As a senior project, Ian Kurtz, Reese Salen, Matt Nygren, and Maher Abdelkawi—mechanical engineering students at RIT—worked for a year to build two book wheels, one for Robbins Library and another for the Cary Collection. Students in Heyworth’s Digital Media Studies and Medieval Idea of the Book courses are developing a digital kiosk to explain to Robbins Library visitors the book wheel’s history and mechanics. The wheel itself will serve as display space, offering literally rotating exhibits of works in the library’s collection.

illustration of medieval book wheel.

Working from Agostino Ramelli’s 16th-century design, a team of engineering students designed a system of epicyclical gears, first developed for astronomical clocks, that allowed each shelf to rotate, holding open books safely in place as the wheel turned.

Siebach-Larsen describes Ramelli’s design as an opportunity for him “to display his engineering prowess.” Bringing his design to life was a chance for the engineering students to do the same—and to delve into history. They developed plans based on Ramelli’s 1588 design, sourcing woods—European beech and white oak—in common use in Northern Europe in the early modern period, and they carefully considered when to hew to historical accuracy and when to make improvements to serve their clients.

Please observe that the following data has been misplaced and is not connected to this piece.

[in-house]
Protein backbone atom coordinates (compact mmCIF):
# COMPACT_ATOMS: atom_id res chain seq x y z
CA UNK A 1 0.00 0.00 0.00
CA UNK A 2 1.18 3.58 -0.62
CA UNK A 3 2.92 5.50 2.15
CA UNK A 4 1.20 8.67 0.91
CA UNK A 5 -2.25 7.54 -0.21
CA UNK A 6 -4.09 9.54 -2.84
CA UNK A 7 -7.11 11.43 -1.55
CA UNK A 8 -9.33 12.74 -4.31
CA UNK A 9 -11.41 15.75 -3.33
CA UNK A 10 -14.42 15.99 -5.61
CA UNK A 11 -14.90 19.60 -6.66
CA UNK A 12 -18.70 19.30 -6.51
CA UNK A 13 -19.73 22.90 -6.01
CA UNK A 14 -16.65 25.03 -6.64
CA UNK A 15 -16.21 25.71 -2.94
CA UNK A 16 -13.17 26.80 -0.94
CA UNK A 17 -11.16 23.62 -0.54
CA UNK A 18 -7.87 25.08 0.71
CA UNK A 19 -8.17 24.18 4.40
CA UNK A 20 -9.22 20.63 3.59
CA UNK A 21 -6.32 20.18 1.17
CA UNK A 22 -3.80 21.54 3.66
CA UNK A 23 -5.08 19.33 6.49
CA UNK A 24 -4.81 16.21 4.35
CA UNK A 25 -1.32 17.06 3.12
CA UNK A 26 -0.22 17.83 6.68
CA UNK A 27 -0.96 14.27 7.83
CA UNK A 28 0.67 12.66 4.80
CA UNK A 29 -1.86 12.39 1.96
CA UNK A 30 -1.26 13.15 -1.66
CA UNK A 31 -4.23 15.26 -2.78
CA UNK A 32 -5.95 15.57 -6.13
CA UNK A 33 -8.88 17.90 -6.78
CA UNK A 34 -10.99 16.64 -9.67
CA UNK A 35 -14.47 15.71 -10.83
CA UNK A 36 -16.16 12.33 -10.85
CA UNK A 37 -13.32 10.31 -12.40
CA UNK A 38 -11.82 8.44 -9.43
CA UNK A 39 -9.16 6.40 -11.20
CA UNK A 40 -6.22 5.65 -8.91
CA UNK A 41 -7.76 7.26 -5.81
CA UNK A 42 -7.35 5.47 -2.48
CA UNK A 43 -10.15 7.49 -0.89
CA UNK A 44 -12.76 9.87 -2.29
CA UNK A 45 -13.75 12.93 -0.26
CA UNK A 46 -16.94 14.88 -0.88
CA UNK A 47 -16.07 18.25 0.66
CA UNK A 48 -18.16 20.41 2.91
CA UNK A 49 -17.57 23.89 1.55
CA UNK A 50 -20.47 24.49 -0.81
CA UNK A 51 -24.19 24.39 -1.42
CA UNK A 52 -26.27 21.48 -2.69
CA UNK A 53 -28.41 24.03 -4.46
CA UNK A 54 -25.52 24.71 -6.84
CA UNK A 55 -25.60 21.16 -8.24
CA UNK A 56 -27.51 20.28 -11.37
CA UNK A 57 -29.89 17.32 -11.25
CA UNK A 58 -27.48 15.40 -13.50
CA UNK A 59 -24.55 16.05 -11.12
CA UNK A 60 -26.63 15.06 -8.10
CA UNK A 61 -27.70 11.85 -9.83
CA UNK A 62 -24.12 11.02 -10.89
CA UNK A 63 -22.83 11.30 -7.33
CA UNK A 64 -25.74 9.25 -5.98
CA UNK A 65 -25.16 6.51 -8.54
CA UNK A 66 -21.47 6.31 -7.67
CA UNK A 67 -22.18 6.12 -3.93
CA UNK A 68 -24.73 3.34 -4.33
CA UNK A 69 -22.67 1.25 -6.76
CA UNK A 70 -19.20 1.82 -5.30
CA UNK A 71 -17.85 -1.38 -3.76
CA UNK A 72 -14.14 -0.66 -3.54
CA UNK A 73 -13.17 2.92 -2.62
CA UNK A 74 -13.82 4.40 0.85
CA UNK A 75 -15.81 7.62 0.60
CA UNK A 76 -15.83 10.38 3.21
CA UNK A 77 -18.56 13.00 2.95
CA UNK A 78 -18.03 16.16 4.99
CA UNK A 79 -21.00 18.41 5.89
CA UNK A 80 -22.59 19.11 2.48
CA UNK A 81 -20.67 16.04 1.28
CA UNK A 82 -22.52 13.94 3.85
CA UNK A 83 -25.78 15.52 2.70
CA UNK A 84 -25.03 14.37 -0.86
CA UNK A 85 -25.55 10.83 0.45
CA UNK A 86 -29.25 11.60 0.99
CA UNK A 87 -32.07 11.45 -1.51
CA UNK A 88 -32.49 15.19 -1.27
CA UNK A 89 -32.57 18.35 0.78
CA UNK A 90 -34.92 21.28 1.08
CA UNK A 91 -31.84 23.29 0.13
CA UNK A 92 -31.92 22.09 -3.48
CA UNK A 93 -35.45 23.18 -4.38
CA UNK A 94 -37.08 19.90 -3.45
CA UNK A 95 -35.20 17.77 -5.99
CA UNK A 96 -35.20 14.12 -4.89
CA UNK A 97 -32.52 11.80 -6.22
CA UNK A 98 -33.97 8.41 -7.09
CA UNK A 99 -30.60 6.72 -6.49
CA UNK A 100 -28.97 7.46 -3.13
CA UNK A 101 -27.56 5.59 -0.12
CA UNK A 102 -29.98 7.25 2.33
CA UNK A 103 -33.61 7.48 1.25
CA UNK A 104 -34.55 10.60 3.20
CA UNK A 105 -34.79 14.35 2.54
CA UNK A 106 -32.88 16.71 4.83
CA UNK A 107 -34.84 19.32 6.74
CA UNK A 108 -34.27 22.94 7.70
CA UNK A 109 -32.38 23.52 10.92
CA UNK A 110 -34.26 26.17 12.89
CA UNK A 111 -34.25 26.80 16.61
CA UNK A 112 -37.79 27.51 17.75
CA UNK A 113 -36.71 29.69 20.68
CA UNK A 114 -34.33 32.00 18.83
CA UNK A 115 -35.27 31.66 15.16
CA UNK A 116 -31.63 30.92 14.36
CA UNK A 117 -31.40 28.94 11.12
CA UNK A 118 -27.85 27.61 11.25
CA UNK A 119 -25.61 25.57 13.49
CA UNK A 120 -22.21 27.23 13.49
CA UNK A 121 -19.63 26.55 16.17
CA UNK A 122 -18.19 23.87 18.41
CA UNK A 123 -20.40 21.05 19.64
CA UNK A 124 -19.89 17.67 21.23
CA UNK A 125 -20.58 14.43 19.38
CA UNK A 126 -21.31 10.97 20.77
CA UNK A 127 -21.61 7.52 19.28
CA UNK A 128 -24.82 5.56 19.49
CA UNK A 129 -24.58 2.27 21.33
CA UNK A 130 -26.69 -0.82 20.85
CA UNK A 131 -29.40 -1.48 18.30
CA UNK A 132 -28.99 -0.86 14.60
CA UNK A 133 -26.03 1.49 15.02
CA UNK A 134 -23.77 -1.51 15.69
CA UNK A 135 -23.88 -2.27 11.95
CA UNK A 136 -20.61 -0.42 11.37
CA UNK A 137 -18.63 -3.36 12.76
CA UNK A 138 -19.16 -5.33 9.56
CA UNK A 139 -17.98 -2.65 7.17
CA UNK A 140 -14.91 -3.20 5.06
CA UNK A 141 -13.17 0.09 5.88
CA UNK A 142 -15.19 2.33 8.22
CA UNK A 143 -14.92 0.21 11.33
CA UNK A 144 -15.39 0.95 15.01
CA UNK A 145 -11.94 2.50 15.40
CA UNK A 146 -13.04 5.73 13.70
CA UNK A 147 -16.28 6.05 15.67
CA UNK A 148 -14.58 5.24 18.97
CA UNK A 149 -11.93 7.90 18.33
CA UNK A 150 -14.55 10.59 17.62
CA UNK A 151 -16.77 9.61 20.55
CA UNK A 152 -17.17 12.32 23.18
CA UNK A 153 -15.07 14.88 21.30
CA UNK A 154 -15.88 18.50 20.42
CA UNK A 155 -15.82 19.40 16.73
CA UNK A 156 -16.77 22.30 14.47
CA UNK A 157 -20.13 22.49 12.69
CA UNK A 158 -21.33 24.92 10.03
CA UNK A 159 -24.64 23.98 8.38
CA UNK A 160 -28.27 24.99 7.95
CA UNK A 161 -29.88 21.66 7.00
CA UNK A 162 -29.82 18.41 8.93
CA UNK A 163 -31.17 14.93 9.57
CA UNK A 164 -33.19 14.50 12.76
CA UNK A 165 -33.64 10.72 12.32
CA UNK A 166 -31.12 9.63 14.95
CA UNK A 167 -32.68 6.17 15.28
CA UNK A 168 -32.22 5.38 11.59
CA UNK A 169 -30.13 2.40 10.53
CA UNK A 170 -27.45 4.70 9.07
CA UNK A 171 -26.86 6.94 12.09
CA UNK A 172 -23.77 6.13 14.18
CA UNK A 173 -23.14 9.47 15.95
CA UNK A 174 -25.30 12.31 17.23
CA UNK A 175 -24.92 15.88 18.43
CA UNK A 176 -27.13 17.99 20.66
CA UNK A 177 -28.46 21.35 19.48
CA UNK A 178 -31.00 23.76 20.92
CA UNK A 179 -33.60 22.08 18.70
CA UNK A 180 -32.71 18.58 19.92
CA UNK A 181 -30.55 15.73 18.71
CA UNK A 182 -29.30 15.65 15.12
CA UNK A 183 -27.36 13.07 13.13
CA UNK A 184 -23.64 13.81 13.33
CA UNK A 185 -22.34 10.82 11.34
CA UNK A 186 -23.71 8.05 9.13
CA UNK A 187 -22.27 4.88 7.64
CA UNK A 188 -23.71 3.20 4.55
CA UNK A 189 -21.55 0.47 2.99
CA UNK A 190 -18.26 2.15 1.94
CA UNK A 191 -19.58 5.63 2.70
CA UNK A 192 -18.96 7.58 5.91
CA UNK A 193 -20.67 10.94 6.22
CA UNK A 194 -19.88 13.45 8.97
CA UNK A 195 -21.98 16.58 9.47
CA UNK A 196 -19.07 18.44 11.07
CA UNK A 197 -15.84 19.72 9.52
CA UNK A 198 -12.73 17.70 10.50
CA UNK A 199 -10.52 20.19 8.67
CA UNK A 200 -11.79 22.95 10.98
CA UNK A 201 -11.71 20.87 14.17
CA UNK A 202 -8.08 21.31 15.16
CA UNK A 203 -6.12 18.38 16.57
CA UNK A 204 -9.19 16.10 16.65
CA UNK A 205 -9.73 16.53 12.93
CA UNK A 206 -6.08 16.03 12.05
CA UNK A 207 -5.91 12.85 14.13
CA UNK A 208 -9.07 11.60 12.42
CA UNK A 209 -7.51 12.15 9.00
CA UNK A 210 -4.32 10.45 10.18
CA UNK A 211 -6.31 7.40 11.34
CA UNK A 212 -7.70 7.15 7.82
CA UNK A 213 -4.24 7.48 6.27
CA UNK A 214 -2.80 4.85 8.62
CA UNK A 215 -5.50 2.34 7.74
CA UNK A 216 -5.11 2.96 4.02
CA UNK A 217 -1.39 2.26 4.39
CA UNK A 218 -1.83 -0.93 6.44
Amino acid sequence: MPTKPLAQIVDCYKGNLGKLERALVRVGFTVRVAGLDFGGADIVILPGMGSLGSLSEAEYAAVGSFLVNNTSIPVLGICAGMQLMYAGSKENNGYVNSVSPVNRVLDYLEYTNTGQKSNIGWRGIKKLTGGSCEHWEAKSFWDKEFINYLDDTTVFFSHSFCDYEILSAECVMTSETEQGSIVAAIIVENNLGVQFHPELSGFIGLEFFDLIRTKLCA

The project exemplifies the interactions Siebach-Larsen would like to foster between the Robbins Library and the University’s own engineering community. Her eyes light up when she considers the possibilities: working models of the universe’s structure, as imagined by medieval thinkers; a replica of a Gothic building, complete with difficult-to-replicate Gothic arches; a siege-warfare machine. “I’d love to work with optics and engineering students to see if we can delve into medieval theories of optics and try to recreate their ‘vision’ of how vision worked,” she adds.

Such blending of the humanities with science and engineering can help students and researchers understand ideas that can be difficult to conceptualize through reading alone. “It brings them to life in a totally different way,” she says.

The history of technology is an area of increasing focus in the collections of the University’s libraries. And she hopes that the book wheel will whet visitors’ appetite to look even earlier and learn about breakthroughs of the Middle Ages, so often thought of as a scientifically fallow age. “There were so many technological innovations,” she says. “I’d love to break down those biases.”

And she hopes visitors will take advantage of a hands-on experience, too. “I want people to try it for themselves,” she says.

Turning the massive wheel is an invigorating experience, both physically and intellectually. “The book wheel shows readers how scholars were trying to improve the technology for gaining easy access to information in books in an analog world,” says Heyworth.

He sees strong intimations of the future in the arrival of the wheel, too. It’s the fruit of Siebach-Larsen’s vision for Robbins Library as a place “where people experience books and literary culture as much with their hands as with their minds.”

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Category: Society & Culture